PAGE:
Thursday, February 9, 2012

How the economy works...

A follow-up to my previous post, I just finished reading an excellent paper - may be the best I have read yet - by Ray Dalio. He does a brilliant job of explaining how he believe the economy works. He creates a distinction between recessions - which are a part of a normal business cycles - and deleveragings - which happen rarely but have enormous corrective consequences. Chart 3 on page 10 and the table on page 19 are profound, they have made me think in new ways.
Sadly, a topic on China has to be a part of every frikkin' post I make eh? US and the world in 1929, Japan in 1989 and the US and the world in 2008 - this is what we have so far. Next in line is, China (and the world?) in 2012/15. I am saying this based on his outline of how credit growth always creates an illusion of prosperity; the prime reason is that during a massive credit growth period like Japan in the 1980s, people start believe that they are wealthy based on the 'wealth' that their assets hold. Sadly, people like to forget that they have outstanding liabilities against those assets.
When a turning point finally arrives, and when a larger proportion of the community decides to cash in on their wealth, that is when that supposed wealth dissolves. It is similar to how he (Ray) explains the distinction between money and credit. Most of us confuse wealth or credit with money - an example, if we believe that our house is worth INR 15 Mn, we feel better and spend better. When the market value of that house or that stock portfolio or gold increases, we believe we are wealthier just based on how much we could potentially get when we eventually do sell it. However, when we turn to sell it (which for the market as a whole) is in times of stress, that is when the assumed value starts eroding. This, my friends, is what will happen to the Chinese economy soon enough.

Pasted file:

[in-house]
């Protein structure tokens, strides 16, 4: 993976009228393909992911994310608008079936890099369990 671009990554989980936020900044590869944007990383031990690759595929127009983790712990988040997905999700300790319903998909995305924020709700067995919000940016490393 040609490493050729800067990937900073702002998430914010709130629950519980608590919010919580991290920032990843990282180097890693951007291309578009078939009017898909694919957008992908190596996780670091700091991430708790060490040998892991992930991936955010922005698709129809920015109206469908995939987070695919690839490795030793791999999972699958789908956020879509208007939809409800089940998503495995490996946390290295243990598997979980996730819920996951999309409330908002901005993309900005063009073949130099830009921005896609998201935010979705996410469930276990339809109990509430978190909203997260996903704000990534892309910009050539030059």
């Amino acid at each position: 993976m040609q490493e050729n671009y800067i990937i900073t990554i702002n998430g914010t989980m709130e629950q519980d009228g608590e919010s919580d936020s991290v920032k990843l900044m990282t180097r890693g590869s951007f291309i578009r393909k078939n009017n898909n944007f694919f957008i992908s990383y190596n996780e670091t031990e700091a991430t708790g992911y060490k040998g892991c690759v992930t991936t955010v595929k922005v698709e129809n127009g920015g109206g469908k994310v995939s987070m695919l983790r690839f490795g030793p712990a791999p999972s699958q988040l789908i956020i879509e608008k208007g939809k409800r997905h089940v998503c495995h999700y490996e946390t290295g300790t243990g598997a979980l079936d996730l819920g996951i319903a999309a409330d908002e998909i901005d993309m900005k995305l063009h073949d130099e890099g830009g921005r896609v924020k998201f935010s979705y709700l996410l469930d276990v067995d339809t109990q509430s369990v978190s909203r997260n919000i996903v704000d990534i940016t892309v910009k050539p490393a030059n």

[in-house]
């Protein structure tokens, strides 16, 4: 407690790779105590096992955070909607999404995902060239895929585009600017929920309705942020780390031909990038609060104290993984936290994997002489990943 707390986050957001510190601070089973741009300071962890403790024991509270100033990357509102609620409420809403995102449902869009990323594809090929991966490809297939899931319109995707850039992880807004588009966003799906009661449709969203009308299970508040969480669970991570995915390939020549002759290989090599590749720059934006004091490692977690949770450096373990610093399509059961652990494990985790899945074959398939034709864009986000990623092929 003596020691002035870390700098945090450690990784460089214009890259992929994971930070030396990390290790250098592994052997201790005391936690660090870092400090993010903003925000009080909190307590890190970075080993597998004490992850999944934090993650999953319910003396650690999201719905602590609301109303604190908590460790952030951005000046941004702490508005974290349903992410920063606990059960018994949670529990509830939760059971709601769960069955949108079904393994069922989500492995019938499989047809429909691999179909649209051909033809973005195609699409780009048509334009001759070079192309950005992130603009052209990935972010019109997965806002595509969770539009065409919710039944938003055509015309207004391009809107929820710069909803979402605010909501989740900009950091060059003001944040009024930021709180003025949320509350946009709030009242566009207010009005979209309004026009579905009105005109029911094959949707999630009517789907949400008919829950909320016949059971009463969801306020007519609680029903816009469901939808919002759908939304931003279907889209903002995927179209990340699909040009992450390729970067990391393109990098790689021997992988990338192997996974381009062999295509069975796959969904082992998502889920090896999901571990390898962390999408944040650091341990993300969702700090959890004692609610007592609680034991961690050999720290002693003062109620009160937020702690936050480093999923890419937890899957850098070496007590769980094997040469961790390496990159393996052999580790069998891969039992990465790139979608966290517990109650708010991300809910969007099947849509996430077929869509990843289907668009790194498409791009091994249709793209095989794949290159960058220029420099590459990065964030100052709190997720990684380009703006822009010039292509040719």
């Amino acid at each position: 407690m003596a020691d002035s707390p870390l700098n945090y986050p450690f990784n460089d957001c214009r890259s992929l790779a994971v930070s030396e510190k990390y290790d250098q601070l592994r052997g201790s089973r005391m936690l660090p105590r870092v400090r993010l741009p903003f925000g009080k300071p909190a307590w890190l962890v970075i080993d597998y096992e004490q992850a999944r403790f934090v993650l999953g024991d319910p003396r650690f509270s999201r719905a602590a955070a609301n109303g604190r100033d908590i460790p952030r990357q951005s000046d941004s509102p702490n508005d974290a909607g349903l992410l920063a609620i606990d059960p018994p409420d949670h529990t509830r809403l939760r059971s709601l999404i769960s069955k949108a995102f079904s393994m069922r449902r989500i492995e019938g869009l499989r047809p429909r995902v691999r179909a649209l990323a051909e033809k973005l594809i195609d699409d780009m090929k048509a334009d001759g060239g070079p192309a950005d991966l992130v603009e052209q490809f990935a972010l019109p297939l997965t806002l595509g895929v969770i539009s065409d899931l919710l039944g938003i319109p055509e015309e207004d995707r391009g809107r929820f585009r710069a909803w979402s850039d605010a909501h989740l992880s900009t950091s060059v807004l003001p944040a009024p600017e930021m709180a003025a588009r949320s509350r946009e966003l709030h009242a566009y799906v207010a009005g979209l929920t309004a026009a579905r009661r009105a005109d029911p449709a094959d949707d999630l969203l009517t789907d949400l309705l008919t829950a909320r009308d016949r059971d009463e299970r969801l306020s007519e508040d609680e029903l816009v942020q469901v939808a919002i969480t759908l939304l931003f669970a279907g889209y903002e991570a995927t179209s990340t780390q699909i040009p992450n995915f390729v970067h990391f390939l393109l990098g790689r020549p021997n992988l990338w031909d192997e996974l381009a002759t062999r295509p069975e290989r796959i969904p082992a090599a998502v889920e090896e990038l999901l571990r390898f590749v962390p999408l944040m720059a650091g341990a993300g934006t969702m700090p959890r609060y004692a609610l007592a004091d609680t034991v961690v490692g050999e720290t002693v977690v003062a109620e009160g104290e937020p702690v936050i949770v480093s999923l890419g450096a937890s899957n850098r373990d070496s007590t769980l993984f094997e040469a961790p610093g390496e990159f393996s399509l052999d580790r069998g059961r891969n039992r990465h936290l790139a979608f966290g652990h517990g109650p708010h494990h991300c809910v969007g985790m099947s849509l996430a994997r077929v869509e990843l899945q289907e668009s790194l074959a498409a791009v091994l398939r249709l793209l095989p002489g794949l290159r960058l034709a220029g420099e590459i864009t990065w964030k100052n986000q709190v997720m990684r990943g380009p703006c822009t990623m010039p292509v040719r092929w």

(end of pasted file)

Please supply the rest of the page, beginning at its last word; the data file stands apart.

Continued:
Do have a look at page 19 of the paper and see how long the increase in fed rates continued when it last touched near zero, which was in 1932. 251 months. The US has only recently touched zero.

On an semi-related note, two of the reasons I believe that the US will still emerge as the superpower of the world:
An episode of Undercover Boss where the CEO of Baja Fresh was of Korean descent. He went to his stores where he interacted with people of four 'races?' - Philippines, Jordan, Mexico, American. All of them were rather american and when I saw the size and the quality of the organisation that Baja Fresh presented itself as, I saw why the US will continue to excel.

This video shows how the US has evolved, and why it will continue adapting to a changing world.

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